The tea room comes with chairs for foreign visitors who are unable to sit in the traditional Japanese seiza position. Tea is prepared on the upper step which is inspired by Noh theatre.

     

    Afternoon tea in the extraordinary front garden

    20 afternoon tea sets are prepared each day to be enjoyed in the front garden of Akasaka Palace. These cannot be reserved in advance so be sure to arrive early if you’d like to order one. As you enjoy your afternoon tea while gazing around you are filled with a gorgeous feeling you can’t experience anywhere else.

    The general public viewing offers a chance to see numerous parts of the palace. We asked Rinko Murata, who’s pictured in the photos on the viewing, for her thoughts.

     

    “With the first step you take in a gorgeous space unfolds before you. Its grand design made me feel as if I had been summoned to the palace. It was like visiting a foreign country. When you look closely there are lots of decorations that symbolize Japan. It was a fresh experience where you can feel both the Japanese spirit and culture of another country. I feel moved that Japan has such a place as beautiful as this. You all need to visit too.”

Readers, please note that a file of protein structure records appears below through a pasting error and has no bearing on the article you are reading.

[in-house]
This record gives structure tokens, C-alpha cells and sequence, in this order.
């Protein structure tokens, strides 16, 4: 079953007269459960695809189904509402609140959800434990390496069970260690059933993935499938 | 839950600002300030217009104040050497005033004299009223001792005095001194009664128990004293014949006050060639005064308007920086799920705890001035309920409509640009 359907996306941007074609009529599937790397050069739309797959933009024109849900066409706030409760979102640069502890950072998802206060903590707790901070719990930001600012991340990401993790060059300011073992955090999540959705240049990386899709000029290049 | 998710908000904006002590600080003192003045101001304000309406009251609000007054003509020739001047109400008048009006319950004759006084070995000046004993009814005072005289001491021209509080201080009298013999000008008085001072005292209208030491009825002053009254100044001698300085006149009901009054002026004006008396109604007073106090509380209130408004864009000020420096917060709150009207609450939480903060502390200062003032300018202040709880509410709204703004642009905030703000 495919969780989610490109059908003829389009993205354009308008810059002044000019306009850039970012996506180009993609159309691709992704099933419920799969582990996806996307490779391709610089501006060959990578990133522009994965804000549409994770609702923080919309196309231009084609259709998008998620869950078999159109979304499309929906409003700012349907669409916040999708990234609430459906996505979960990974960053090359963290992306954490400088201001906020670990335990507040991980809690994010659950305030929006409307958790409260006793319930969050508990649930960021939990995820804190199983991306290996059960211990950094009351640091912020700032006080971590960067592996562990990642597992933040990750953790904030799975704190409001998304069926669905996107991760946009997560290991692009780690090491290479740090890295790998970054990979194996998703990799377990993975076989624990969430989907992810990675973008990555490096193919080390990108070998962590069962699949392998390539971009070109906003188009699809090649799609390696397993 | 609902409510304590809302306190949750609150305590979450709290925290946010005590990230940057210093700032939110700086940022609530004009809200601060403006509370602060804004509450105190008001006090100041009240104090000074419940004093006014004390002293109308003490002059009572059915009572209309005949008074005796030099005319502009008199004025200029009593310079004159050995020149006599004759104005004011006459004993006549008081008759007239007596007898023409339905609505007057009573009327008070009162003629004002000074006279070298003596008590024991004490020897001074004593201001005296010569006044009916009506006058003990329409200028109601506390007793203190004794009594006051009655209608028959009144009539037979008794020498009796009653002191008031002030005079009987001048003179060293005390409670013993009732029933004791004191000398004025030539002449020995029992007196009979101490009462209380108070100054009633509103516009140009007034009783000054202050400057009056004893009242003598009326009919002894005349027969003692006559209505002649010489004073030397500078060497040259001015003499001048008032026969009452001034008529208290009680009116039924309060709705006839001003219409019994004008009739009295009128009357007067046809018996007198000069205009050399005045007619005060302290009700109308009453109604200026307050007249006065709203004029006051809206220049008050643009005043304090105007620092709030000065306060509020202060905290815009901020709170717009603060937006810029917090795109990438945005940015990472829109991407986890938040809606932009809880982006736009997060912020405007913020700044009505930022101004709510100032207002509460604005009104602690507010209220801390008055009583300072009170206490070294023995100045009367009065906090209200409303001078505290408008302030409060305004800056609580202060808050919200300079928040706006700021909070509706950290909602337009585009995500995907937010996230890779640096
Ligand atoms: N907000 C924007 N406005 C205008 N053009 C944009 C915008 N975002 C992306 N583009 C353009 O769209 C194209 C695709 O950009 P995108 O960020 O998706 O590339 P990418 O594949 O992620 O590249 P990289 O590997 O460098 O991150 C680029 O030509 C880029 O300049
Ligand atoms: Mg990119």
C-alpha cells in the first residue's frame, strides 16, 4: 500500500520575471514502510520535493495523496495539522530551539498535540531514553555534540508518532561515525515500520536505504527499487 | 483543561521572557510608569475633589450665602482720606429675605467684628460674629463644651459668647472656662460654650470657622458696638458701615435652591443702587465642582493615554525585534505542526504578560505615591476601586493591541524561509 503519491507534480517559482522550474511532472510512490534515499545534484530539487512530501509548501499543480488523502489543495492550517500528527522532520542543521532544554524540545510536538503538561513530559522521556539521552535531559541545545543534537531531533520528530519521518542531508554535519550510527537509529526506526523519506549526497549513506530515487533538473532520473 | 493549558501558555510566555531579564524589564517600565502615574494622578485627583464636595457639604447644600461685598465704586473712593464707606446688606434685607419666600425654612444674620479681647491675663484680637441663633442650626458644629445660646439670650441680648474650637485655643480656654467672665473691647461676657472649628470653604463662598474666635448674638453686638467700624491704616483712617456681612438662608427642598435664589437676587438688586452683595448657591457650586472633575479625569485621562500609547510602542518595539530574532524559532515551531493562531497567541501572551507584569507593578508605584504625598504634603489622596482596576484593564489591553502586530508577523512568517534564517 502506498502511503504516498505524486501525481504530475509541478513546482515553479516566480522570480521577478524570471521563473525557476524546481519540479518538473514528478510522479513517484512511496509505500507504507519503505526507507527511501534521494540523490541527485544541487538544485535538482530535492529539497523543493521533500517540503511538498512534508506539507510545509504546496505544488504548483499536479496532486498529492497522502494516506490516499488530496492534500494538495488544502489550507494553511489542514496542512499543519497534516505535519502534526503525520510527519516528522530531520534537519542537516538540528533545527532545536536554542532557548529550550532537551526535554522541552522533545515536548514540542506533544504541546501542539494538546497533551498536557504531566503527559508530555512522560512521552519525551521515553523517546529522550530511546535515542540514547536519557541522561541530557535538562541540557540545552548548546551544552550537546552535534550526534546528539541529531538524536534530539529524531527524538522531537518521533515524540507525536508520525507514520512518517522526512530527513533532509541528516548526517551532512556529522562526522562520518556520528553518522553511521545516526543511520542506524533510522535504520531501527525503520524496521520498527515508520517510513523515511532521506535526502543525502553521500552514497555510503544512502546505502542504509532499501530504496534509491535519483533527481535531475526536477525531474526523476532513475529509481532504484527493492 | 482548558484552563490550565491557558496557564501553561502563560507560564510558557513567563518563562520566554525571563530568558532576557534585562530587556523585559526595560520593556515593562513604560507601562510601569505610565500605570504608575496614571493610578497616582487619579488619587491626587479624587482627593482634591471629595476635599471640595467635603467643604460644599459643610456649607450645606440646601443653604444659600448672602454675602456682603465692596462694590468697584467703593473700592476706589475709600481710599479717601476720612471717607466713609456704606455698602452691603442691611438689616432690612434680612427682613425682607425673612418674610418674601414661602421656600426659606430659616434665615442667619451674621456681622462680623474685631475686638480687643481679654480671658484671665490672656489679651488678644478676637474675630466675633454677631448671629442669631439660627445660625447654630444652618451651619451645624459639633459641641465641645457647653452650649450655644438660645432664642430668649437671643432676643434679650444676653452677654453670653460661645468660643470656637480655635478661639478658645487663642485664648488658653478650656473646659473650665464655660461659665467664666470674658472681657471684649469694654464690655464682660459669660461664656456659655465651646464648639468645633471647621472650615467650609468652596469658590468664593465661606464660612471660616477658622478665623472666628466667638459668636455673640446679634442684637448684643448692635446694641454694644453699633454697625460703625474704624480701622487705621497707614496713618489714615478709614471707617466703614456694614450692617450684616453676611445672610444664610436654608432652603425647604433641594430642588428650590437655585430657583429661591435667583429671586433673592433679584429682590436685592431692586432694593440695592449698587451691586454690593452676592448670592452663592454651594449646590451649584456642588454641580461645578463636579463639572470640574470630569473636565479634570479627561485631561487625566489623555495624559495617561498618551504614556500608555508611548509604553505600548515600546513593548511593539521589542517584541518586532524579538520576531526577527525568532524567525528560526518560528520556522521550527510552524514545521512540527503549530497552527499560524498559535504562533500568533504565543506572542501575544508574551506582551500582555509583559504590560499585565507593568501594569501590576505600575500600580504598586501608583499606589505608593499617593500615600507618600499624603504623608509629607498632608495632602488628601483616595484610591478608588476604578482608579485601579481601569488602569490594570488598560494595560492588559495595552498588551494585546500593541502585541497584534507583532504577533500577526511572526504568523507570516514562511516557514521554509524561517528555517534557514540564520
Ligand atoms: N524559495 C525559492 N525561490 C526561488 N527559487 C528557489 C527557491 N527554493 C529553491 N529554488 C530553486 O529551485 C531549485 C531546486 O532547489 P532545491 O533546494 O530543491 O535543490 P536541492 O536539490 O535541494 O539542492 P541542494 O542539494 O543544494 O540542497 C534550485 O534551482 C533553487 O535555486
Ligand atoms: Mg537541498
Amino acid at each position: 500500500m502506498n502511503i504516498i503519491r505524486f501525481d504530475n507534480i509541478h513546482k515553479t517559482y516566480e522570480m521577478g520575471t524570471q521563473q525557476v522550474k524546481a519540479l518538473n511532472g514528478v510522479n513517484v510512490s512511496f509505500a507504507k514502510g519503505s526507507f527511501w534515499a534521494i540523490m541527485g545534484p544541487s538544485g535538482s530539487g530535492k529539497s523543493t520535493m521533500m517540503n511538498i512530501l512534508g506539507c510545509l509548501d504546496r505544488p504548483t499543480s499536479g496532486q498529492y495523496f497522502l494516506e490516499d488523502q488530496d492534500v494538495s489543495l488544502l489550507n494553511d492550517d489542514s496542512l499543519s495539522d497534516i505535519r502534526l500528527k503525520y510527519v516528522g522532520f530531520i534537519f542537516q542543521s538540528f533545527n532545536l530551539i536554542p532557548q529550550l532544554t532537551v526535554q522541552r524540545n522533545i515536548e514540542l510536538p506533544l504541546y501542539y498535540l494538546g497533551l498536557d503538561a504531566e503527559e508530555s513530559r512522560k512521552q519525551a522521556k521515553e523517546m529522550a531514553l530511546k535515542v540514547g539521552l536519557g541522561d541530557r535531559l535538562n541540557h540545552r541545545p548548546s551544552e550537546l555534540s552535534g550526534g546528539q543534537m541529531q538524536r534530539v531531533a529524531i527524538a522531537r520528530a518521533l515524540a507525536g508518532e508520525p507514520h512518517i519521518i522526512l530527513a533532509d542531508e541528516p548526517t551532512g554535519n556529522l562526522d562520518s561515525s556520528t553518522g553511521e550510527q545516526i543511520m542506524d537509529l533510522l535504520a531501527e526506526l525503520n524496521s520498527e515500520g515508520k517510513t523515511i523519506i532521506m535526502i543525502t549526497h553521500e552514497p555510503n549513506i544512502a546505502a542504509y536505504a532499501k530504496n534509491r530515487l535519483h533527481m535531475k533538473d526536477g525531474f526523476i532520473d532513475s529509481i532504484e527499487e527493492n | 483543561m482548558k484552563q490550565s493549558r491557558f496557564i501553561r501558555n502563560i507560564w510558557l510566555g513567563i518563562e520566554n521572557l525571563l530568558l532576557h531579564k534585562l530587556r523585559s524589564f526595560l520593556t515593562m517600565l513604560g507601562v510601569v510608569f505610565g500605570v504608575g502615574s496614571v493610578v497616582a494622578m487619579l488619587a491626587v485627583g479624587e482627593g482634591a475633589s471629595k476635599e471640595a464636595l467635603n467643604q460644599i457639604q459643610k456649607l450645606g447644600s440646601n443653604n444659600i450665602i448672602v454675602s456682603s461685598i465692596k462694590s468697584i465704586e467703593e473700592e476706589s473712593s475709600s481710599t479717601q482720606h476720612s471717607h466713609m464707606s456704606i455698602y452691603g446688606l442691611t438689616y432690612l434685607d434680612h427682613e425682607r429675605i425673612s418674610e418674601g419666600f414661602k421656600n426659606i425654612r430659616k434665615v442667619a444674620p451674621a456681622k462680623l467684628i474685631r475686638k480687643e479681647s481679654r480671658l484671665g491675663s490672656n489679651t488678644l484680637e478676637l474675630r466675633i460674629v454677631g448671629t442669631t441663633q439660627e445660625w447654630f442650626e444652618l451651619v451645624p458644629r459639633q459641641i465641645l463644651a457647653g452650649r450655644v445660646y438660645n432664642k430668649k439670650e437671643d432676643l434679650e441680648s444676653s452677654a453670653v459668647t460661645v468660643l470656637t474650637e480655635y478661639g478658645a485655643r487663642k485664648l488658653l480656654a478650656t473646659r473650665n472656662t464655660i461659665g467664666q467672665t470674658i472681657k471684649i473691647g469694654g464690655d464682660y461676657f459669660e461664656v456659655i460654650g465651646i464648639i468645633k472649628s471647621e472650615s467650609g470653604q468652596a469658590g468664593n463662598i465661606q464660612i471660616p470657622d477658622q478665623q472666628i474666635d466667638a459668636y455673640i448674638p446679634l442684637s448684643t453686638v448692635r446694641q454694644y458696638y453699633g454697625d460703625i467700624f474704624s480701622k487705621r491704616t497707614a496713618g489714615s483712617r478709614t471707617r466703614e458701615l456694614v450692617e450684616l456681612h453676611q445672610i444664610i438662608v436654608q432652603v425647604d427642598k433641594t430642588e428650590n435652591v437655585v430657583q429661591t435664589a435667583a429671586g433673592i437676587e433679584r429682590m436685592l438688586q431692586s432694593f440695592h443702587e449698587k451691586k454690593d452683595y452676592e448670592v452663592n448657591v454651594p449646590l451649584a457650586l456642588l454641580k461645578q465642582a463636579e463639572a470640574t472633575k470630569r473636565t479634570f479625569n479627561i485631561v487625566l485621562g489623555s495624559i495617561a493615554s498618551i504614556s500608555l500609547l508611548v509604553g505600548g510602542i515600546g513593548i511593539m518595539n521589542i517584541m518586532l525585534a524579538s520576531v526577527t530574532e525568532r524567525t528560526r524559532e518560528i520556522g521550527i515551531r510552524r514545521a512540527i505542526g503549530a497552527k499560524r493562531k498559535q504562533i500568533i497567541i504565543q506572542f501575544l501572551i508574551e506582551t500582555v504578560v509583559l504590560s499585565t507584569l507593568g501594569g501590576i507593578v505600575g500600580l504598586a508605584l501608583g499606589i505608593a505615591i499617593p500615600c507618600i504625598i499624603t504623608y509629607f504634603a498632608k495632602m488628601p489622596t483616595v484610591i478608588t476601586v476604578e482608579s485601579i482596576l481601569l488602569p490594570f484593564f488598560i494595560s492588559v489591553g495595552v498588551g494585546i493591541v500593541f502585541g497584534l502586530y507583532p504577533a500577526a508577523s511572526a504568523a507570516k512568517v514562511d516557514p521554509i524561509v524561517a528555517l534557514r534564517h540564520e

There is no requirement to book this viewing in advance, but during busy times (20+ people) those who do book online prior to visiting will be prioritized. Foreign visitors won’t miss out on anything either as they can purchase a voice guide machine for ¥200. These guides come in Japanese, English, Chinese, French and Spanish. A visit to the Japanese Style Annex Yushintei however requires booking prior to your visit. When doing so you can choose between either a Japanese or English-speaking guide. In the case of a sudden official reception, all scheduled public viewings for that day are cancelled, so be sure to check the calendar on the official website before heading there.

     

    Model:Rinko Murata